The purpose of this article is to analyze the sociodemographic and economic determinants underlying sport participation and consumer expenditure on sport. The methodological approach is based on ordered probit models. Empirical results from data obtained by means of a questionnaire survey in Spain indicate the need for different sport management strategies in each of these areas. On the one hand, the results confirm the positive influence of variables such as gender and age, and the negative influence of some professional status categories. Neither low levels of education nor personal income are barriers to the practice of sport. Hence, time availability is a major barrier to expand the base of participants or increase the intensity of participation. On the other hand, consumer expenditure on sport is determined by gender, education, income levels, and some occupational groups.

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Margie A. Weaver and Packianathan Chelladurai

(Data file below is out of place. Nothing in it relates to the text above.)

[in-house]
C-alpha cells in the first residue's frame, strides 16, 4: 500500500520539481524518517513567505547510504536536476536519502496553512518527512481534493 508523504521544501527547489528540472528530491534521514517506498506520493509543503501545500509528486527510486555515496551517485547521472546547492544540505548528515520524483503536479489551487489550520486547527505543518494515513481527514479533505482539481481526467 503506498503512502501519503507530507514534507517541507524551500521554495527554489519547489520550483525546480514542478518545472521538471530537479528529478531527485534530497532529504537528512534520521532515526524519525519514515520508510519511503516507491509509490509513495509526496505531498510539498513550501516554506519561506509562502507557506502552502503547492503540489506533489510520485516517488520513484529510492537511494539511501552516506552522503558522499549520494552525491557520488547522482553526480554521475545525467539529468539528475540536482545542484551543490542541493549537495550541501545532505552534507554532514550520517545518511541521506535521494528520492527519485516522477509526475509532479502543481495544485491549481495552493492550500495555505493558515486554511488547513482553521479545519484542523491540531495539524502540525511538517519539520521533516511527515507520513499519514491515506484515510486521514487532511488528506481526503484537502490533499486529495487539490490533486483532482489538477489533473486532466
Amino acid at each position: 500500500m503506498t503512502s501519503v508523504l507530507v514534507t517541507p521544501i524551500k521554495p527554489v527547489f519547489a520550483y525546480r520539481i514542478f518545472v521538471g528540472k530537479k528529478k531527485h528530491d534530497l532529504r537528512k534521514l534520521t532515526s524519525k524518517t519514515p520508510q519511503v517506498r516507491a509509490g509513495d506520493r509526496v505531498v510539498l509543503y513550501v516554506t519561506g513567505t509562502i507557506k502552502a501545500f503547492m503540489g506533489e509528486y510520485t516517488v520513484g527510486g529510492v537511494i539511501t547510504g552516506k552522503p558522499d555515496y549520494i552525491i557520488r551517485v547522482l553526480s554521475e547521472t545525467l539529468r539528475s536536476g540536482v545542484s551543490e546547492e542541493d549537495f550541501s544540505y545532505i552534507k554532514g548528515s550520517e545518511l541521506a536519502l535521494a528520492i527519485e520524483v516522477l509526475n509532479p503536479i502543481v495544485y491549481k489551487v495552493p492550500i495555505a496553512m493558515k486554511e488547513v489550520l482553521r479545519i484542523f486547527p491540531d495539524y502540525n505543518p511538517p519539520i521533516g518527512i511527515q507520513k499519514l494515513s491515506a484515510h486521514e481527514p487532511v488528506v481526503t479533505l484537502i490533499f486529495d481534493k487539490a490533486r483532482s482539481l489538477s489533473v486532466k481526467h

Associate/Assistant athletic administrators from Division I (139 males, 123 females) and Division III (130 males, 123 females) universities of the NCAA responded to a questionnaire consisting of (a) items eliciting background information, (b) perceived and preferred mentoring functions measured by the Mentor Role Instrument (Ragins & McFarlin, 1990), (c) perceived barriers to mentoring measured by Perceived Barriers Scale (Ragins & Cotton, 1991), and a scale of satisfaction developed for the study. Factor analysis yielded three facets of satisfaction: Work Group, Extrinsic Rewards, and Intrinsic Rewards. The results of MÁNOVA showed that an equal proportion of males and females had experienced mentoring relationships, and mentored individuals were more satisfied with work than their non-mentored counterparts. Respondents from Division I received significantly higher salaries, and they were more satisfied with their extrinsic rewards than the respondents from Division III. Finally, correlational analyses showed positive but weak relationships between mentoring functions and the satisfaction facets.